Almost everybody dreams of transforming a hobby into a business. But few succeed on the scale of Dan Janes, an inveterate artisan and self-described “pretty good pool player.” His Towson, Md., company, Joss Cues Ltd., is widely recognized as one of the best makers of cue sticks in the world.
Joss cues are tooled from an array of exotic woods, and–depending on the customer–precious inlays such as gold and diamonds. They command prices that begin at a few hundred dollars per cue and quickly climb into the thousands. Customers include collectors, world-class billiards players, and movie star Tom Cruise, who used Joss cues in his role as an expert pool player in the 1986 film “The Color of Money.”
“They’re one of the elite cues in the industry,” says Harold Simonsen, publisher of Pool & Billiard Magazine.
Pool is growing in popularity. The Billiard Congress of America says more than 37 million Americans played the game in 1992, up from 21.5 million in 1984. But there weren’t a lot of world-class cue makers around in 1968, when Janes, bored as a salesman and itinerant pool player, decided to put his artistic and mechanical skills to work to create the perfect cue stick.
“It’s a dying business model, but these guys do it the best,” says Greg White, whose company, Launchscore.com, offers small business advice and market research tools to small entrepreneurs. “This kind of craftsmanship only exists in extreme niches, and pool cues definitely fit that category.
With $1,500 borrowed from a finance company and with his pool-playing friend Bill Stroud as a partner, Janes purchased an ancient manual lathe, a butcher’s band saw, a drill press,and a workbench, set up shop in a rented two-car garage in inner-city Baltimore, and “proceeded to destroy half the rain forest,” as he recalls, jokingly referring to the amount of wood the pair wasted in their early efforts. But the venture righted itself quickly, turning a profit in its first full year of operation and every year since.
Bolstering the fledgling firm’s business was Janes and Stroud’s friendship with some of the game’s best players, including Ed Kelly, a world champion with whom Janes traveled the country as a free-lance player years earlier. Kelly became Joss Cues’ first customer, and he followed by other elite players. Stroud left the company in the early 1970s.
Joss Cues’ growth was hampered for years by its inability to keep pace with demand. Both Janes and his son Steve, the company’s vice president, were reluctant to rely too heavily on technology or manpower to fuel growth, fearing quality might be sacrificed. Even today, with 11 full-time employees on board, the two insist on inspecting every cue stick before it leaves the shop.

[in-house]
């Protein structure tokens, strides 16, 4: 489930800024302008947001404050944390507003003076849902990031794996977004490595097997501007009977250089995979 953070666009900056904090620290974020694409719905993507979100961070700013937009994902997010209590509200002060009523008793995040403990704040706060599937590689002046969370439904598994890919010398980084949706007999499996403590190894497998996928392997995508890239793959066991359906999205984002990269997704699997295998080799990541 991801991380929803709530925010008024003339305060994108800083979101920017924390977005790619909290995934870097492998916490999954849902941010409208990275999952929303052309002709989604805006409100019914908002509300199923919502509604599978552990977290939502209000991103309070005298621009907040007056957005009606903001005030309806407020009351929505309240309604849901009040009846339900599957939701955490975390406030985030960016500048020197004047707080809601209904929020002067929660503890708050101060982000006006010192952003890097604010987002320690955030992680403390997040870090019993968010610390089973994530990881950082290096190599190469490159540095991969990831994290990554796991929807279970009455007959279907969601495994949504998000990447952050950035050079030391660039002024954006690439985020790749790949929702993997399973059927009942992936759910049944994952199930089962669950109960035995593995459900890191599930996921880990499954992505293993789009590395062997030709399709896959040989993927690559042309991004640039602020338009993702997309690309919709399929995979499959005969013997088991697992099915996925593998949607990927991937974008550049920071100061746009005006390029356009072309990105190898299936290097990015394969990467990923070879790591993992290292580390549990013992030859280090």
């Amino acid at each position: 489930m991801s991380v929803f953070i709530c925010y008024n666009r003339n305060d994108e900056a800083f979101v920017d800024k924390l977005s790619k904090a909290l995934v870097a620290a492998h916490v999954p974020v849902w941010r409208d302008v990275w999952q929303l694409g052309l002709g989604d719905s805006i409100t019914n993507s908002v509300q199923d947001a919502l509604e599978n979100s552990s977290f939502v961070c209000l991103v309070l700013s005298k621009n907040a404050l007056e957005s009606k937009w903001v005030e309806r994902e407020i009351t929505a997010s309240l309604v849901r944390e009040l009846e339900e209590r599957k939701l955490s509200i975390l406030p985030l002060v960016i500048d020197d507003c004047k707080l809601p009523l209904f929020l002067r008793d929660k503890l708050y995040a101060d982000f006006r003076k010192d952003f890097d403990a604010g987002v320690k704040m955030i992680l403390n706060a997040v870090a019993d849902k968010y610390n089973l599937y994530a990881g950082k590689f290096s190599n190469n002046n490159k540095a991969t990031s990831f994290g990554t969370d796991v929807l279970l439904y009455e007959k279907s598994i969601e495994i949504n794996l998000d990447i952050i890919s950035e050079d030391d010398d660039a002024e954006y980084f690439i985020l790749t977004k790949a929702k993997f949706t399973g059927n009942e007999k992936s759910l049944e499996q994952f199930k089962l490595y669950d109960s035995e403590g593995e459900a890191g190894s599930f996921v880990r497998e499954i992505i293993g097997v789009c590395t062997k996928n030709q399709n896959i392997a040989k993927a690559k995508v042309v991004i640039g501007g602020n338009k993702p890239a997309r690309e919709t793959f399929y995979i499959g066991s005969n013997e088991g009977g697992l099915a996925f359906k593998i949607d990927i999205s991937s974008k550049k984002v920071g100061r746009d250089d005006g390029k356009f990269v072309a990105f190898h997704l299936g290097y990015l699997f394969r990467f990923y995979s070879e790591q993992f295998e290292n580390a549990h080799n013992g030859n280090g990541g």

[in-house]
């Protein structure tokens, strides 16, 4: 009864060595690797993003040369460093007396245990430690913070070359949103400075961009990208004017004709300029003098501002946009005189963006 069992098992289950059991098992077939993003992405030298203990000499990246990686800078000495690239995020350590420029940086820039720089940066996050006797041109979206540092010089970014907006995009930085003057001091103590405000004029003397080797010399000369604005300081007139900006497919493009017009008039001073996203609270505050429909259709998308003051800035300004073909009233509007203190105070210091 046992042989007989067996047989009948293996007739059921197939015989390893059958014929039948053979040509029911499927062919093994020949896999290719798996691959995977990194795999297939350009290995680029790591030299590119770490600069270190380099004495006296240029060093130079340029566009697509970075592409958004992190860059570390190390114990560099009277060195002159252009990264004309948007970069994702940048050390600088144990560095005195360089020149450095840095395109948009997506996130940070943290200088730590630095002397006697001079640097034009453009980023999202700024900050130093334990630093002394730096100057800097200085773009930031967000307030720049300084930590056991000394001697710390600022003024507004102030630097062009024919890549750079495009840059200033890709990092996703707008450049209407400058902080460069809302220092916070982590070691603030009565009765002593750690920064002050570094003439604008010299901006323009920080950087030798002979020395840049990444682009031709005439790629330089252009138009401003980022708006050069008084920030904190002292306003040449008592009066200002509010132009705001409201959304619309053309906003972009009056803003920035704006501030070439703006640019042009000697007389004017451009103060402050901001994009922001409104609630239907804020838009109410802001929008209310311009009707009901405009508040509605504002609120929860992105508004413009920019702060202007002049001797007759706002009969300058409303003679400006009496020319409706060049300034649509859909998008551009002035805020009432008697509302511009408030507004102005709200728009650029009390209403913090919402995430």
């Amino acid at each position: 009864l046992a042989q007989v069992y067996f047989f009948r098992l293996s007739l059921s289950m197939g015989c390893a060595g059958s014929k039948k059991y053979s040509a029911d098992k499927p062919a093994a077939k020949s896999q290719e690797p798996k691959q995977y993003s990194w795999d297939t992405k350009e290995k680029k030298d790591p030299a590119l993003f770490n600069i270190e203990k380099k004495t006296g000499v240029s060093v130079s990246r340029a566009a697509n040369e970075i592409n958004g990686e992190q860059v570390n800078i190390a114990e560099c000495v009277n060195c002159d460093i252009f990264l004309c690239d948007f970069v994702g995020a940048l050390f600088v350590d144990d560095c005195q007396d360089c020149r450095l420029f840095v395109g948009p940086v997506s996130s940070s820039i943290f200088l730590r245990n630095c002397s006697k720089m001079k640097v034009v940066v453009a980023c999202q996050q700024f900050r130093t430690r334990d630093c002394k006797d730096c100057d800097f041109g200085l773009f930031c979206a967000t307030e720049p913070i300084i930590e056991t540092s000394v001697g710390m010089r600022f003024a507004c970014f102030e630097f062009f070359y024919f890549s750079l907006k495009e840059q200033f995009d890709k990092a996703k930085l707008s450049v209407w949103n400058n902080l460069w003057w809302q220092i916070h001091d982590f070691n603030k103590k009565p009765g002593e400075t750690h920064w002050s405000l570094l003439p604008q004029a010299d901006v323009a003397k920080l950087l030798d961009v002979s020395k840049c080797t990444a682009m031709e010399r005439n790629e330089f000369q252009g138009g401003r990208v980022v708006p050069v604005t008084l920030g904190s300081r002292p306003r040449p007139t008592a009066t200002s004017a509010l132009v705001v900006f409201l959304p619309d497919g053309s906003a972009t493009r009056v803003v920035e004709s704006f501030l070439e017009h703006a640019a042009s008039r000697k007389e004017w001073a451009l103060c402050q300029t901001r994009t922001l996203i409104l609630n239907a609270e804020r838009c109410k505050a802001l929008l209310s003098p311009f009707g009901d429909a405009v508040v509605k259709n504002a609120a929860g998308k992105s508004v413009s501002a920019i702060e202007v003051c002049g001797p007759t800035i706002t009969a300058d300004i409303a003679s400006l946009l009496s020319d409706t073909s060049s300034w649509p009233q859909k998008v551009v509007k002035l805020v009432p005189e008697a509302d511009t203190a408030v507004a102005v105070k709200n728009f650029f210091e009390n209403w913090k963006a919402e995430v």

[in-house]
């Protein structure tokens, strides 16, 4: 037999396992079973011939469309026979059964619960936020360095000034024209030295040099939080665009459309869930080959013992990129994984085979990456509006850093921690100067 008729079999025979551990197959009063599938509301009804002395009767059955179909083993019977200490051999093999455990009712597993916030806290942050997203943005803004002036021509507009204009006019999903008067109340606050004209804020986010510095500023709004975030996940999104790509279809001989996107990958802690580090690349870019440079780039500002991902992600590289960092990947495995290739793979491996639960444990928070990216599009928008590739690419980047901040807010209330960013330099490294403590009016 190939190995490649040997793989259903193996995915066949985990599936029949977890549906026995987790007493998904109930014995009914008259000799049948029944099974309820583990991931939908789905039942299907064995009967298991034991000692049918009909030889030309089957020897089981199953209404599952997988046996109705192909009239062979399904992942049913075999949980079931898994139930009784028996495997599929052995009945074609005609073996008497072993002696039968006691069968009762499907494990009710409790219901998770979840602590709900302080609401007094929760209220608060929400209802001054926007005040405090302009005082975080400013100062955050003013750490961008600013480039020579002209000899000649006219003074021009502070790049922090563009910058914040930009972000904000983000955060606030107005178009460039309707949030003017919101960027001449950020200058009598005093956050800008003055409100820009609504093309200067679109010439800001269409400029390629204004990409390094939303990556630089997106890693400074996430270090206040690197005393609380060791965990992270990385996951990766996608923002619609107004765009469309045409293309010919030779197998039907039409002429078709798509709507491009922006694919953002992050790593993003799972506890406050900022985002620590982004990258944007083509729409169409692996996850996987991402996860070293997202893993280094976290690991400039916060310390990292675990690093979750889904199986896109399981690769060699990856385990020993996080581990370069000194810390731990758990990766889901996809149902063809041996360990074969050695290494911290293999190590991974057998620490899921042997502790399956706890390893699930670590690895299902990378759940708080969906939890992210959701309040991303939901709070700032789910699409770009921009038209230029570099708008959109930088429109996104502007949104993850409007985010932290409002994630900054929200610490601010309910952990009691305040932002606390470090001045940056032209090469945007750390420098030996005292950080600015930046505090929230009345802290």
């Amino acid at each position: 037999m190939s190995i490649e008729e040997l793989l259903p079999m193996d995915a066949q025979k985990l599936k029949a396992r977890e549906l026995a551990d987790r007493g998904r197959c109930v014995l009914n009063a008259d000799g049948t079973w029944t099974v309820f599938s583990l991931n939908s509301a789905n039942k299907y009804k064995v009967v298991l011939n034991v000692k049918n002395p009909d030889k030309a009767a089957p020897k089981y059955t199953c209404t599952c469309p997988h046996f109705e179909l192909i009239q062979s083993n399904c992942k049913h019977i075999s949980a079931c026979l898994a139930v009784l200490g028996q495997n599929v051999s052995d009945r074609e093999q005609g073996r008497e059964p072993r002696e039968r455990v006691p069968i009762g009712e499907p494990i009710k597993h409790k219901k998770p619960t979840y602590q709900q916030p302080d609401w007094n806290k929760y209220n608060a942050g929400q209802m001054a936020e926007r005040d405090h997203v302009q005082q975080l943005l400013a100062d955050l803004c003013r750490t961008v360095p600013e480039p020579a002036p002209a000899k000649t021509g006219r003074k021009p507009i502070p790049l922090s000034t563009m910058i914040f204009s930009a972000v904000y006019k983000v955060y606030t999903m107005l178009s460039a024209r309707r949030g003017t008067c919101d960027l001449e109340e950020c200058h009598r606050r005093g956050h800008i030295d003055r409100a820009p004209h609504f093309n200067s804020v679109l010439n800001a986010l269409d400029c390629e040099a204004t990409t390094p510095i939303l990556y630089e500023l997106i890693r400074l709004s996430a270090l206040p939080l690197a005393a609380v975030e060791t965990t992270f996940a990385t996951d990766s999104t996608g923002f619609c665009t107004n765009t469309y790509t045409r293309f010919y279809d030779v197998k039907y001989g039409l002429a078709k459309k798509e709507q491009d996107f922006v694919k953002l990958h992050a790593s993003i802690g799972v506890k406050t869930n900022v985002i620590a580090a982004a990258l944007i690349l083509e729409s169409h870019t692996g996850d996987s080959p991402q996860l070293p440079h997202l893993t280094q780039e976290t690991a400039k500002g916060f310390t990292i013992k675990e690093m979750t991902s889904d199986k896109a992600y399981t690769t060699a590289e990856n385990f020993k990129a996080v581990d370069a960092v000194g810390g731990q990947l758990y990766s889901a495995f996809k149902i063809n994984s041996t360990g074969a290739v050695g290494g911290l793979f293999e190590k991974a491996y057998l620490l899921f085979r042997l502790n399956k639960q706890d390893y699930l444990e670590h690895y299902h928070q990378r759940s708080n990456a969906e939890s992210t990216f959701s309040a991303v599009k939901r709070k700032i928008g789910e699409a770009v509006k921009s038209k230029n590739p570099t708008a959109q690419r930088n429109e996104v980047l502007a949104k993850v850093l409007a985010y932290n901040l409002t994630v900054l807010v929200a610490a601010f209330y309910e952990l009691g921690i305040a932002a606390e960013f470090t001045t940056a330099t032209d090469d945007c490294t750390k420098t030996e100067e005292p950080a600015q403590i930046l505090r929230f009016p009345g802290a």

Finally, though, the Janeses are making strides in boosting production while maintaining quality. They have designed much of the computer-controlled equipment now used in their 10,000-square-foot shop to meet their exacting standards, and they have pioneered the use of new techniques and materials.
Manufacturing tolerances are five-thousandths of an inch. (By comparison, a skilled cabinet maker is more likely to work to tolerances no tighter than one-sixty-fourth of an inch.
To protect the expensive woods used in making the cue sticks, the Janeses keep their shop’s humidity at 45 percent. Too little humidity, and wood can “dry crack.” Too much, and applying finish becomes difficult. Fluctuations in humidity can also lead to warping. Among the woods used are ebony, 200-year-old boxwood, pink ivory, padauk, tulipwood, and zebrawood. Many of the woods are imported from Africa.
Just as important as its quality standards are the company’s production gains. When “The Color of Money” was filmed, Joss Cues was working with an 18-month lead time between order and delivery, prompting the director Martin Scorsese to order duplicate sticks as backups. Now, delivery time has been pared to less than six months.
Thanks to improved technology, a bigger work force, and a production process that allows certain basic components to be made ahead of time for use as needed, the company that produced perhaps 100 cues in 1969 will make as many as 2,000 in 1994. That’s still not a lot. Some manufacturers in Taiwan produce as many as 50,000 inexpensive cue sticks a month.) And Joss Cues will generate at least 50 percent more revenue this year than it did last year, when the figure stood at just under 1 million.
Joss cues are shipped to customers around the world. Cared for properly, the cues will last a lifetime or longer. When the sticks need a new tip, shaft, or finish, Joss will do the repairs.
“We provide complete service,” Steve Janes says. “I really don’t like anybody else fooling around with our cues.”